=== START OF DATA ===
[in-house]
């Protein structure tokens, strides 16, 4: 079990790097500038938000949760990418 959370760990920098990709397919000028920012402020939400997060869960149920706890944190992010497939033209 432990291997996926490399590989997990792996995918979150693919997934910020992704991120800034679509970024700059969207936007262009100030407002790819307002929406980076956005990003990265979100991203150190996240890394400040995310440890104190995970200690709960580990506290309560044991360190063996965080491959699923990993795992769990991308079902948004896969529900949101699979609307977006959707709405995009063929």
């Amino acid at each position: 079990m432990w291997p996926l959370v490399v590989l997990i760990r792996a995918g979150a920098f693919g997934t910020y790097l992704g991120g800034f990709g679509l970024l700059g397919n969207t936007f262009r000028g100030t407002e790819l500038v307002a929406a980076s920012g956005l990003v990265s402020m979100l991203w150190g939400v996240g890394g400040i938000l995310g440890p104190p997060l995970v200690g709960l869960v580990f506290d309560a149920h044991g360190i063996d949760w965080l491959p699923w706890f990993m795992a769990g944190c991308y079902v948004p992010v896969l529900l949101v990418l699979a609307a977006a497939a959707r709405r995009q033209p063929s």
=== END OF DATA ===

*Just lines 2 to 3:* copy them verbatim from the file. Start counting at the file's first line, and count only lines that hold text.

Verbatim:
């Protein structure tokens, strides 16, 4: 079990790097500038938000949760990418 959370760990920098990709397919000028920012402020939400997060869960149920706890944190992010497939033209 432990291997996926490399590989997990792996995918979150693919997934910020992704991120800034679509970024700059969207936007262009100030407002790819307002929406980076956005990003990265979100991203150190996240890394400040995310440890104190995970200690709960580990506290309560044991360190063996965080491959699923990993795992769990991308079902948004896969529900949101699979609307977006959707709405995009063929």
């Amino acid at each position: 079990m432990w291997p996926l959370v490399v590989l997990i760990r792996a995918g979150a920098f693919g997934t910020y790097l992704g991120g800034f990709g679509l970024l700059g397919n969207t936007f262009r000028g100030t407002e790819l500038v307002a929406a980076s920012g956005l990003v990265s402020m979100l991203w150190g939400v996240g890394g400040i938000l995310g440890p104190p997060l995970v200690g709960l869960v580990f506290d309560a149920h044991g360190i063996d949760w965080l491959p699923w706890f990993m795992a769990g944190c991308y079902v948004p992010v896969l529900l949101v990418l699979a609307a977006a497939a959707r709405r995009q033209p063929s």